Cannibal DVD: Review By Dodd

A solid horror film from our Canadian friends.
  • Feature
  • Extras
  • Replay Value
A solid horror film from our Canadian friends.
Absolutely no special features.
For the past few weeks I have taken on various straight-to-video horror titles for MovieWeb, and it has been a tasty barbeque. These are films that speak for themselves with excessive DVD covers. The imagery is so outlandishly trashy, that I have never bothered to drop my hard-earned money on horror that not only doesn't take the genre seriously, but also fails to even be clever in its splattery exploits. However, I have learned something from this binge on the low budget. Sometimes the cover art does not always speak for the film, which leads to today's lesson: do not judge a book by its cover. Instead judge it by Dodd Alley's reviews.

Obviously there are some films that speak for themselves on the video store shelf. Earlier this month, I reviewed Candy Stripers, and the half-mutant busty nurses on the front cover describe this film in a nutshell. Then there are films such as BTK Killer with promising cover art hiding its true awfulness. Finally, there are the outlandishly bad DVD covers that negatively promote a fairly decent film. This week, that film is Cannibal.

If you are thinking that Cannibal is a disgusting, exploitive film about senseless man-eating murderers, you are wrong. However, this misassumption should not be anyone's fault. The DVD release company is clearly attempting to skewer gore-hounds by producing a schlocky DVD cover of a woman eating an eyeball.

The truth of the matter is, Cannibal is not what it claims to be. It is really a somewhat artistic horror film/love story from our neighbors in Quebec, Canada. Originally released with the more fitting title, White Skin, this is the story of a college student Thierry (Marc Paquet) looking for love in his life. A particular music student on campus named Claire (Marianne Farley) catches Thierry's eye, but he doesn't quite understand why. Generally he is sickened by redheaded women because of a phobia for pale skin.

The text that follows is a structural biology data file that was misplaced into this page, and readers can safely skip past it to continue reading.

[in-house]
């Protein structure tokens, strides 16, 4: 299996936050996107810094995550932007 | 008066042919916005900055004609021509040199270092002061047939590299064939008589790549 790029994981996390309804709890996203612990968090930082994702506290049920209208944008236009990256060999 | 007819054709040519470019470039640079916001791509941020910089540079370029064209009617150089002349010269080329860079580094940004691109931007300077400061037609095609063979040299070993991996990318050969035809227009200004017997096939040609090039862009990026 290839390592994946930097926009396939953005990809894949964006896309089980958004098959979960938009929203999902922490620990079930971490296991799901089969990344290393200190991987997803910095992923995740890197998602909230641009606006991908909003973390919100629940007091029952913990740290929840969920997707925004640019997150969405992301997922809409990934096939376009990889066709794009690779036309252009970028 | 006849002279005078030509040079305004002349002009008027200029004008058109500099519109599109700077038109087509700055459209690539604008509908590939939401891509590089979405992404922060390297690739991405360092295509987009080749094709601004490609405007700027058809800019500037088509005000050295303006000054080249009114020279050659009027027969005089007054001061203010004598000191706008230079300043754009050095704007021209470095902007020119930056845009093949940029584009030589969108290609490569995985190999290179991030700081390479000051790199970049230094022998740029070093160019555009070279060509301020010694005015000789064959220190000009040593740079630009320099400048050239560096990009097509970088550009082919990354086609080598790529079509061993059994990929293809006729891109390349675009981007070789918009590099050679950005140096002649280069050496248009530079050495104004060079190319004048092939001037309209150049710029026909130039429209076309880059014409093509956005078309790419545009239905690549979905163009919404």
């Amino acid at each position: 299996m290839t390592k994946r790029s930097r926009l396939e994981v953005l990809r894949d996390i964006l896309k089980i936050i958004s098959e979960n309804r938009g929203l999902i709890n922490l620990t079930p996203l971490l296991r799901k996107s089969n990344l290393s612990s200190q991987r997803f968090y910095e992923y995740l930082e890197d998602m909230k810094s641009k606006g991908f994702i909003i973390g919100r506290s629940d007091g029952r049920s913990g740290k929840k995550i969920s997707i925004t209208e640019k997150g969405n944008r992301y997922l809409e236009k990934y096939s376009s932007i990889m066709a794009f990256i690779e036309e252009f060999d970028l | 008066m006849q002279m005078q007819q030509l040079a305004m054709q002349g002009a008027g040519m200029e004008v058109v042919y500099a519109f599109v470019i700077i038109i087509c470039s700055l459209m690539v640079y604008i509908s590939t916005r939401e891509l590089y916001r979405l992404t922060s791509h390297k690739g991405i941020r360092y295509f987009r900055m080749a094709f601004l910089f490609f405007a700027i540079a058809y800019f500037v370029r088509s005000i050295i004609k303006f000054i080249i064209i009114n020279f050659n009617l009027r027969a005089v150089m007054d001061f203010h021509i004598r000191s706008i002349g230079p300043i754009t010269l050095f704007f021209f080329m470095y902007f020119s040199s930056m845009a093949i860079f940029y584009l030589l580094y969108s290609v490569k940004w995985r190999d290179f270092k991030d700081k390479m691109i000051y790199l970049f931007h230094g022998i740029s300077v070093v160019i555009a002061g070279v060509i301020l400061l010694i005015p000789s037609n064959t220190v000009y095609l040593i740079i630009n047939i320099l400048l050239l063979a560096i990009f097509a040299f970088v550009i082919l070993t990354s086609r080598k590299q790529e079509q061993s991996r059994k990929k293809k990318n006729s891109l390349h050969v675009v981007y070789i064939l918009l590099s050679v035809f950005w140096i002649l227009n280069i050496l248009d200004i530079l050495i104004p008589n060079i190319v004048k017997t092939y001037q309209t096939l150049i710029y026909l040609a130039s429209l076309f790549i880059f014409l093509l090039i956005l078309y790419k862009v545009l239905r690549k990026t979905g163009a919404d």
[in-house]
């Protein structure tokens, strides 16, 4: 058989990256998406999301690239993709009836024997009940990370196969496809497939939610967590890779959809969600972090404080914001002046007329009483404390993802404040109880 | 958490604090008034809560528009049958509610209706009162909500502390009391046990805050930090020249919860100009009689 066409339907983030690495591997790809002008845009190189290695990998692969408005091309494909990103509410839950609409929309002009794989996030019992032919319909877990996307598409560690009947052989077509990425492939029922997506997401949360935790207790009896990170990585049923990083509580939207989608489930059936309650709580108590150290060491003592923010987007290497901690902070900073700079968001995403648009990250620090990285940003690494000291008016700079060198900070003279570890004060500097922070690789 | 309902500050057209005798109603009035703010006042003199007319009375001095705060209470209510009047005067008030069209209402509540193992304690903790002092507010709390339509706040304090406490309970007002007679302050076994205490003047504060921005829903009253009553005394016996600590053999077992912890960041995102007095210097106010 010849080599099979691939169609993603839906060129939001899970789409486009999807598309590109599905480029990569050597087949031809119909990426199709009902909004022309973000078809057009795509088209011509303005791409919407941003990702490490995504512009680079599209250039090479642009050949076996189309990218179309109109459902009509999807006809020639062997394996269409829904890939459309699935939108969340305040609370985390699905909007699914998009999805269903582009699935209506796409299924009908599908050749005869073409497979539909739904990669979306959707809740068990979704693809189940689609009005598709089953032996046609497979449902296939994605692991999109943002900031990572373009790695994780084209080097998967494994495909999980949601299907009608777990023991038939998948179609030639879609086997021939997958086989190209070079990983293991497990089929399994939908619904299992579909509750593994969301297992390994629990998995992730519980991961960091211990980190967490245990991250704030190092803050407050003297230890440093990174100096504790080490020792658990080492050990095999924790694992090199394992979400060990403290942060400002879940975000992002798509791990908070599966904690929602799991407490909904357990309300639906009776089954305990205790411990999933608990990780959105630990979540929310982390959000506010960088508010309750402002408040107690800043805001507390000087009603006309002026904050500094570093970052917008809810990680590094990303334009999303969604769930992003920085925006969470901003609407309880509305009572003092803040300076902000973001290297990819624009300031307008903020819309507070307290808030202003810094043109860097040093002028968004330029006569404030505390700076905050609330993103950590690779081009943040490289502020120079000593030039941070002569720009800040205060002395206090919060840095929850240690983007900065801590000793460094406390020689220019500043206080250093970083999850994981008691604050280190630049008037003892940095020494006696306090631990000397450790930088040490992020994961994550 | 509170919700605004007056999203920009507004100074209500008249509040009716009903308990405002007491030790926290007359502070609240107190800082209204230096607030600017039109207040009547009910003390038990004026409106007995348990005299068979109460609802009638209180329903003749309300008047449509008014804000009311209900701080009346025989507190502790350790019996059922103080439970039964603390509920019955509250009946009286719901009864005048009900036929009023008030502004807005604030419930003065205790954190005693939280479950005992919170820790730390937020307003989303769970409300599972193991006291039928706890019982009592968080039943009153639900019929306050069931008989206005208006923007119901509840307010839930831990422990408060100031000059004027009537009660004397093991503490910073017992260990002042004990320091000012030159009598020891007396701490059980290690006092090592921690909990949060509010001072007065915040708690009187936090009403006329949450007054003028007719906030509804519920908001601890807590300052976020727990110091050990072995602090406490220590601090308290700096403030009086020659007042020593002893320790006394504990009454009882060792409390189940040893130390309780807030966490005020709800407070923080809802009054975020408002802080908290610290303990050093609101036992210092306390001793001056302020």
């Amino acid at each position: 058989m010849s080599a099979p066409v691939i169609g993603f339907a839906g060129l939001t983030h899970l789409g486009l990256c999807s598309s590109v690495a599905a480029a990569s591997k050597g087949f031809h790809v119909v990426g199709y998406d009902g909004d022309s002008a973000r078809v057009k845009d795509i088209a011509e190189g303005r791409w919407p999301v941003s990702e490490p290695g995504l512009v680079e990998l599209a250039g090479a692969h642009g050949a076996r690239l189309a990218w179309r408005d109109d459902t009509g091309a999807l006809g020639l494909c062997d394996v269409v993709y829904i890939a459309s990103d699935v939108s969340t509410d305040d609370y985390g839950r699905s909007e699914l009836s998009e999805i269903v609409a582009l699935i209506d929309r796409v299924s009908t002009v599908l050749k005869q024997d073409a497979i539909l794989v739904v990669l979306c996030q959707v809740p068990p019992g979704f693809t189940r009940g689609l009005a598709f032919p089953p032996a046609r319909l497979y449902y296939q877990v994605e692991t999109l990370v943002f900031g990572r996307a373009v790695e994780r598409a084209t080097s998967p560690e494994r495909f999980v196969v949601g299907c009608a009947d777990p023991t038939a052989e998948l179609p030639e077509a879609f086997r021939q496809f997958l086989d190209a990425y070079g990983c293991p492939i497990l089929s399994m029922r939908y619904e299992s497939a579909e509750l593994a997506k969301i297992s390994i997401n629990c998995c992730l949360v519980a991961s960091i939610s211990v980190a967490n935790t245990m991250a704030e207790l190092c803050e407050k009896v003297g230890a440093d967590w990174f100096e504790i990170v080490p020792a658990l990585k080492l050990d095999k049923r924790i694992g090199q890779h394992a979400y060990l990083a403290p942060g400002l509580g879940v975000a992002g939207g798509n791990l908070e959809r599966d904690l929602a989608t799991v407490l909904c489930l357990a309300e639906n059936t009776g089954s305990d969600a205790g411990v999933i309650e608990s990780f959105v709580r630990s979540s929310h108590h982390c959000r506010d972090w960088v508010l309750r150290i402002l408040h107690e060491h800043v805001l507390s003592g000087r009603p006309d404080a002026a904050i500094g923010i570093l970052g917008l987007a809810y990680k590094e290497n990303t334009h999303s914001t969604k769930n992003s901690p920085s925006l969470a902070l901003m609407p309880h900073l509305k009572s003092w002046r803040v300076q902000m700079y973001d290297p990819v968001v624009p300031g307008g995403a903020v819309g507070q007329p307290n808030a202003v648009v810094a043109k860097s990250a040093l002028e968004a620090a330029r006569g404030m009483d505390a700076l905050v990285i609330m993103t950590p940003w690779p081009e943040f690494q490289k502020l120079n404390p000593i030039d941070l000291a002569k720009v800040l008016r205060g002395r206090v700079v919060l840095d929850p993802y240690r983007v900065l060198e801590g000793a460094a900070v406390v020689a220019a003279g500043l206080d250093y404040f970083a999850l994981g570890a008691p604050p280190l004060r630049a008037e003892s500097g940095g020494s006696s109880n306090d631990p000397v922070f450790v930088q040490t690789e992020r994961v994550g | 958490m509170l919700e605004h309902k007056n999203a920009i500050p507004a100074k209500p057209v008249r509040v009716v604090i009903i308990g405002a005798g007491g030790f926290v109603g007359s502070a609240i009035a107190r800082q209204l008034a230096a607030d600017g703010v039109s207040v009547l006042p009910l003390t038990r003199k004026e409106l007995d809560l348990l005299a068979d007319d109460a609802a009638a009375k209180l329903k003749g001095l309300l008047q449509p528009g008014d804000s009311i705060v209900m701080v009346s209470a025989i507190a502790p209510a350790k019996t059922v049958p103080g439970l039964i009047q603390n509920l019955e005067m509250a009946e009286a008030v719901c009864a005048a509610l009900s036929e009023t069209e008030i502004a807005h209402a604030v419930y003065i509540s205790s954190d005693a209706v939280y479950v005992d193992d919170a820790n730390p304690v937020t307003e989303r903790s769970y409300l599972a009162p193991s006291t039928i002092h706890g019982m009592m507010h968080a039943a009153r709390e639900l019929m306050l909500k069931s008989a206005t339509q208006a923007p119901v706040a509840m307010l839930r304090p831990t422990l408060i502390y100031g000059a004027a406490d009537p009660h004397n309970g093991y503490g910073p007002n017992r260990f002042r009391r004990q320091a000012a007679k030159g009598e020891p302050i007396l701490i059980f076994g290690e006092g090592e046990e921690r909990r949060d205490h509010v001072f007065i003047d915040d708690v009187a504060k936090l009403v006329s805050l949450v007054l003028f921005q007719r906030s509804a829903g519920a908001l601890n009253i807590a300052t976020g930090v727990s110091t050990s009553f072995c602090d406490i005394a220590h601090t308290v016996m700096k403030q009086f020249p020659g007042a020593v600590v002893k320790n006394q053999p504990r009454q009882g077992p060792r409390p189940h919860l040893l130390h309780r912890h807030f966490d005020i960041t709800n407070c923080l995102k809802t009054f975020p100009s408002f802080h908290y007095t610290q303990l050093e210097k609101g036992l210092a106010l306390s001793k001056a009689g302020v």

Thierry and Claire fall for one another hard, but complications arise. Claire constantly suffers from mysterious health problems, she shows racist tendencies towards Thierry's black roommate Henri (Fr&#233d&#233ric Pierre), and her family members are strangely overbearing. Before long, Thierry and Henri come to realize that Claire may not be part of the normal human race.

I could uncover why distributors chose to call this film Cannibal, but it wouldn't do justice to this film's mildly clever twists, stylish direction, and dead-on commentary. The issue of eating people is indeed brought up, but not in a blatant manner such as eating an eyeball, as the cover suggests. The film handles this particular plot device with tact and does not let it divert attention from the big picture. Cannibal is really an intense story with underlying subtexts about racism and acceptance.

Prior to this, I have had little exposure to Canadian horror with the exception of David Cronenberg's films and the teen werewolf flick Ginger Snaps. Unlike the previously mentioned titles, this one comes from the heart of French Quebec. While the United States tends to veer more towards commercialized horror, it seems that Canadian horror aims more for clever commentary on the state of the world. Cannibal is certainly not secretive about its agenda. This is not a horror film that asks viewers to scream, but to become psychologically frightened by its combination of social reflection and the existence of monsters.
Unfortunately, this DVD does not come with any special features. Considering that the film has a lot to say, I really wish the filmmaker could have contributed something. Perhaps there are more goodies on the Canadian copy titled White Skin.
Widescreen (1.78:1) The look of this film is a very glum one. Filmed on location in Quebec the setting is very snowy and cloudy. This manages to go hand-in-hand with the recurring issue of pale skin. The film lacks vibrancy, but it would not be as effective if it strived to be more colorful.
Dolby 2.0. The sound is a major issue here. Upon starting the movie, you may hear the English language. It will not take one long to realize this is a dubbed English track laid on the film. The DVD also has the original Frnech language track with English subtitle capabilities. Depending on your preference, each one of these sound options is available.
Standard DVD keep case. The front cover shows an over-the-top photo of a woman's face while eating an eyeball. This cover is a poor choice that does not match the true tone of the film, but I suppose trying to reach gorehounds is the best way to make quick profit.
Believe it or not, Cannibal is an above-average horror film in the disguise of an unworthy splatter flick. The storyline is rather fascinating, and the horror strikes more subtly than standard American horror. If you are a fan of the genre and looking for a taste of what Canada has to offer, Cannibal is worth the rental.

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